It is when we forget about the lost, that God deems our worship invalid.  When we forget the lost, our songs are just noise from our lips, not making any sense nor pleasing to the ear.  When we forget the lost, our offerings are rejected and not used, our sacrifices are looked upon as dung.  When we do not have the heart of the Father, there is no use in our worship, no worth in our worship.

When I look at social media, I find many who proclaim the rights of American over the love of Christ.  Many proclaim the evangelism of democracy rather than evangelize the lost, showing that the love of democracy supersedes their love of God.  This is the basic definition of idolatry.

Like Israel, we have a golden calf.  I love my country and know beyond any shadow of doubt that this is the greatest country in the world.  I love the stars and stripes, Old Glory.  The red stripes representing the blood spilled to unite our country and fight the tyranny of England.  However, I love the stripes of Jesus Christ all the more.  His blood which was spilt to save us who are lost.

So how do we solve this dilemma?  How do we change our mindset and actions?

First, we must repent.  Repentance is turning around and walking the opposite direction we have been going.  We must forsake our idols which so easily entangle us both individually and corporately and turn around toward the cross of Jesus Christ.

Second, we need to study.  Scripture has been given to us for our benefit.  It proclaims the love and redemption of God and provides us insight into how to proceed in sharing God’s message.  It warns us, encourages us and teaches us about the wonderful saving message of the resurrection of Jesus Christ.

Third, we must pray.  Simply put, praying is how we communicate and commune with God.  It is how we cry out to Him when we are hurting.  It is how we proclaim His glory.  It is how we intervene for our loved ones and it is how we show our concern for the lost and our enemies.  Prayer is an essential part of our daily lives.

Fourth, we must fellowship with other believers.  This is more than just spending time together.  It is an intimate process.  Because of Jesus Christ, our lives are intertwined with each other.  We are now brothers and sisters.  Regardless of our looks, cultural background or past experiences, we are family and are to care for each other.  We are to share our struggles, confess our sins and encourage each other into a closer relationship with God.  Without fellowship, we deny ourselves the necessary nutrients for our spiritual bodies.  We starve ourselves from the relationships God desires us to have with each other.

Lastly, we must reach out.  This is more than just sharing the Gospel.  It is getting involved in people’s lives that are lost.  It is caring for those who don’t care for us.  It is loving those who have been deemed unloved.  The best example of this was Jesus Christ.  He ate with the dredge of the earth, tax collectors, adulterers and sinners.  He healed those who were hurting and freed those who were slaves.  Like him, we too must not be afraid to associate with those who are hurting, with those who are hungry and with those who are thirsty for something more than just this life.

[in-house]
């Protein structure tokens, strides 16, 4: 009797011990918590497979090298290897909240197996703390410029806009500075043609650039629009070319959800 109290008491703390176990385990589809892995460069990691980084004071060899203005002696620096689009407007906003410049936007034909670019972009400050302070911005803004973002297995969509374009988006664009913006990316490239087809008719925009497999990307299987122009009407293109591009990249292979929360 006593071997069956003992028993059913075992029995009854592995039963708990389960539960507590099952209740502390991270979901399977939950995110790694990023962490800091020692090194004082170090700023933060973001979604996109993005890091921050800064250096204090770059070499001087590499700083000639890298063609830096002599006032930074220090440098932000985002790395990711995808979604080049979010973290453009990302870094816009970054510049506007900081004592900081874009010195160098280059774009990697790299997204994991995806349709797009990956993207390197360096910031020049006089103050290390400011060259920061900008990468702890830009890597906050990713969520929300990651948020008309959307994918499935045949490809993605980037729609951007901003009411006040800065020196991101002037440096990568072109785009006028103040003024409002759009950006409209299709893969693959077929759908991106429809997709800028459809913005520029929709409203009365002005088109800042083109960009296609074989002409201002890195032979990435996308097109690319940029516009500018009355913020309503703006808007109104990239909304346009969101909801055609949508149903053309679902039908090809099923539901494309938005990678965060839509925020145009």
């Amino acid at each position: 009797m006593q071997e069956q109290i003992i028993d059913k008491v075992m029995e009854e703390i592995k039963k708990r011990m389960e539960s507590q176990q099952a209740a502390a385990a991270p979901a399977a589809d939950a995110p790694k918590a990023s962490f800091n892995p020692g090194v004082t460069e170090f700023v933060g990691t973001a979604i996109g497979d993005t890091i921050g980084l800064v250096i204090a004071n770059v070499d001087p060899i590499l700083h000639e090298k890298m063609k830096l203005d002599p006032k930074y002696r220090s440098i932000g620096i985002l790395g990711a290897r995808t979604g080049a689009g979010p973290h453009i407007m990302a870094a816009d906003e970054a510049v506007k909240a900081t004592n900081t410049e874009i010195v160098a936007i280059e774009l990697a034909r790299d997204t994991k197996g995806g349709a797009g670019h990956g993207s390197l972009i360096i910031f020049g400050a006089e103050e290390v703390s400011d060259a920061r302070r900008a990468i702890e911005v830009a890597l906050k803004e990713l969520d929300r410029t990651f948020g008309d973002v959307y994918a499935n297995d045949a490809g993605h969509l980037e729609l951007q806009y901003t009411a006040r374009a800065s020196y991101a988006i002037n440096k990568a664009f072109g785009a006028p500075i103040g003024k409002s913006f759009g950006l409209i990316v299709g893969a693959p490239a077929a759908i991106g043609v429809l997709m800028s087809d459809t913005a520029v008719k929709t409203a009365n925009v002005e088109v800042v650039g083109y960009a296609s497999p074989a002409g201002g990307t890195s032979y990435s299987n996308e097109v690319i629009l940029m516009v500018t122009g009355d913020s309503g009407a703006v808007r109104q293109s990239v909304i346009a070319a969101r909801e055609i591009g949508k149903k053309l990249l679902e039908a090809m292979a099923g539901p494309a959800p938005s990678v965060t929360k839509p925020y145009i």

The Scriptures have warned us.  We are not to be so enamored by arguable doctrines rather we need to be enamored by sharing the heart of God, the Gospel of Jesus Christ with others.  As we move away from our idols and toward the cross, we will find that the things we once fought for are just like a dust in the wind.  We will find ourselves loving others as Christ loves us.  We will find ourselves serving others and sharing the Gospel with those in need.  We will find that our own hearts and those of our churches will once again be transformed because of the renewing of our minds.  We will find that all we stand for can be solved if we just place our trust in Jesus Christ and His mission, to seek and save those who are lost.

God bless and encourage someone today.


Small things speak

Have you ever had one of those days, where someone gives you something small and yet it has a profound effect on your life?

Today, a friend of mine gave me a kaleidoscope.  At first, you may say, that’s a child’s toy, but for me the impact of that gift gave me profound insight into how God works in our lives daily.

I want you to think of this for a moment.  How does your faith affect you?  Does it make you ponder the works of God in nature?  Does your faith move you to tell others about Christ?  Does it allow you to see the wonders of God’s love?  How does your faith affect you?